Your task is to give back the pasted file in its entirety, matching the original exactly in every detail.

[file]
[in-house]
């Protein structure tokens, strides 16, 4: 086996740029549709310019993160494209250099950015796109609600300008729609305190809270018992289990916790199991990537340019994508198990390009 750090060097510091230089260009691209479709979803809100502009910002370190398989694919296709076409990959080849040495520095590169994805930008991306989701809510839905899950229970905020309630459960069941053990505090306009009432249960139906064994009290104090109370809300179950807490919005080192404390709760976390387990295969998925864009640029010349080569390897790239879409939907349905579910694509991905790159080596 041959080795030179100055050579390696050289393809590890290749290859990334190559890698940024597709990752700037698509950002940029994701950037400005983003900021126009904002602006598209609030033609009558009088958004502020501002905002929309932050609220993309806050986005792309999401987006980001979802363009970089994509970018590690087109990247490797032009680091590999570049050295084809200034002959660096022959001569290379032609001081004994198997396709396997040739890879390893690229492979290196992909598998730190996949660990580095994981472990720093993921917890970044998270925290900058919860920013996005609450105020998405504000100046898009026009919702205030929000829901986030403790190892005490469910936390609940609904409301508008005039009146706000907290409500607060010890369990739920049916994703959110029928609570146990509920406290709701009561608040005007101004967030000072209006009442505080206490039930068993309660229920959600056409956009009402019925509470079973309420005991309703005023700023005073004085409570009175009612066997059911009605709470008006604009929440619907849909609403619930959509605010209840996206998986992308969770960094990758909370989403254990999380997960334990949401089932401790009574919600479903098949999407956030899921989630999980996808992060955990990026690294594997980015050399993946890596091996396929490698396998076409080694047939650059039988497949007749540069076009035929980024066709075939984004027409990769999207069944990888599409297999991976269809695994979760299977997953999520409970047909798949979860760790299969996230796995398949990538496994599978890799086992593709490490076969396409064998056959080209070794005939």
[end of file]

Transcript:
[in-house]
């Protein structure tokens, strides 16, 4: 086996740029549709310019993160494209250099950015796109609600300008729609305190809270018992289990916790199991990537340019994508198990390009 750090060097510091230089260009691209479709979803809100502009910002370190398989694919296709076409990959080849040495520095590169994805930008991306989701809510839905899950229970905020309630459960069941053990505090306009009432249960139906064994009290104090109370809300179950807490919005080192404390709760976390387990295969998925864009640029010349080569390897790239879409939907349905579910694509991905790159080596 041959080795030179100055050579390696050289393809590890290749290859990334190559890698940024597709990752700037698509950002940029994701950037400005983003900021126009904002602006598209609030033609009558009088958004502020501002905002929309932050609220993309806050986005792309999401987006980001979802363009970089994509970018590690087109990247490797032009680091590999570049050295084809200034002959660096022959001569290379032609001081004994198997396709396997040739890879390893690229492979290196992909598998730190996949660990580095994981472990720093993921917890970044998270925290900058919860920013996005609450105020998405504000100046898009026009919702205030929000829901986030403790190892005490469910936390609940609904409301508008005039009146706000907290409500607060010890369990739920049916994703959110029928609570146990509920406290709701009561608040005007101004967030000072209006009442505080206490039930068993309660229920959600056409956009009402019925509470079973309420005991309703005023700023005073004085409570009175009612066997059911009605709470008006604009929440619907849909609403619930959509605010209840996206998986992308969770960094990758909370989403254990999380997960334990949401089932401790009574919600479903098949999407956030899921989630999980996808992060955990990026690294594997980015050399993946890596091996396929490698396998076409080694047939650059039988497949007749540069076009035929980024066709075939984004027409990769999207069944990888599409297999991976269809695994979760299977997953999520409970047909798949979860760790299969996230796995398949990538496994599978890799086992593709490490076969396409064998056959080209070794005939």